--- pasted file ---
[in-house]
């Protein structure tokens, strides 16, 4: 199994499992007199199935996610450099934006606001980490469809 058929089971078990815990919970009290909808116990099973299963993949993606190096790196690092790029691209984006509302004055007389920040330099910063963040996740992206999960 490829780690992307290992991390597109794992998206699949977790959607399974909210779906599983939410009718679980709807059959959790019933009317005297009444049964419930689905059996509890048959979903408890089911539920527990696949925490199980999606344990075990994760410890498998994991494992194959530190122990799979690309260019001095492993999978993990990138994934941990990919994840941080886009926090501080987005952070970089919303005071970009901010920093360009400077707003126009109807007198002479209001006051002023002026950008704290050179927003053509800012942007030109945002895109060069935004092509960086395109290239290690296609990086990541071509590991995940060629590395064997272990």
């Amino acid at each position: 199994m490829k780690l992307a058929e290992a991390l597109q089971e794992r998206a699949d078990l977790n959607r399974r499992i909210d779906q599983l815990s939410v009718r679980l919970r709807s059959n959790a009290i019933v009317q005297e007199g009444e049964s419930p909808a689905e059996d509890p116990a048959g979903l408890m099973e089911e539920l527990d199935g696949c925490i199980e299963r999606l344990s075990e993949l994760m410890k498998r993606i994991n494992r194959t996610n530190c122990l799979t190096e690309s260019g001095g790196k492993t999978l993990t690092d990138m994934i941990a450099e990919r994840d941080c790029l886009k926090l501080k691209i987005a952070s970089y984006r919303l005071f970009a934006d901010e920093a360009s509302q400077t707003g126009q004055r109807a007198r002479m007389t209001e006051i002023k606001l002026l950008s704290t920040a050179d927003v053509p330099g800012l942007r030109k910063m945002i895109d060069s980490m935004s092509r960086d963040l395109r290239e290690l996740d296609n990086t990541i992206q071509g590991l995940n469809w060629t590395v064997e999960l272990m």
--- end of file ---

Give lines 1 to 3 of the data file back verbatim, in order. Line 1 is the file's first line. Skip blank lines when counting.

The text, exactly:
[in-house]
């Protein structure tokens, strides 16, 4: 199994499992007199199935996610450099934006606001980490469809 058929089971078990815990919970009290909808116990099973299963993949993606190096790196690092790029691209984006509302004055007389920040330099910063963040996740992206999960 490829780690992307290992991390597109794992998206699949977790959607399974909210779906599983939410009718679980709807059959959790019933009317005297009444049964419930689905059996509890048959979903408890089911539920527990696949925490199980999606344990075990994760410890498998994991494992194959530190122990799979690309260019001095492993999978993990990138994934941990990919994840941080886009926090501080987005952070970089919303005071970009901010920093360009400077707003126009109807007198002479209001006051002023002026950008704290050179927003053509800012942007030109945002895109060069935004092509960086395109290239290690296609990086990541071509590991995940060629590395064997272990």
């Amino acid at each position: 199994m490829k780690l992307a058929e290992a991390l597109q089971e794992r998206a699949d078990l977790n959607r399974r499992i909210d779906q599983l815990s939410v009718r679980l919970r709807s059959n959790a009290i019933v009317q005297e007199g009444e049964s419930p909808a689905e059996d509890p116990a048959g979903l408890m099973e089911e539920l527990d199935g696949c925490i199980e299963r999606l344990s075990e993949l994760m410890k498998r993606i994991n494992r194959t996610n530190c122990l799979t190096e690309s260019g001095g790196k492993t999978l993990t690092d990138m994934i941990a450099e990919r994840d941080c790029l886009k926090l501080k691209i987005a952070s970089y984006r919303l005071f970009a934006d901010e920093a360009s509302q400077t707003g126009q004055r109807a007198r002479m007389t209001e006051i002023k606001l002026l950008s704290t920040a050179d927003v053509p330099g800012l942007r030109k910063m945002i895109d060069s980490m935004s092509r960086d963040l395109r290239e290690l996740d296609n990086t990541i992206q071509g590991l995940n469809w060629t590395v064997e999960l272990m």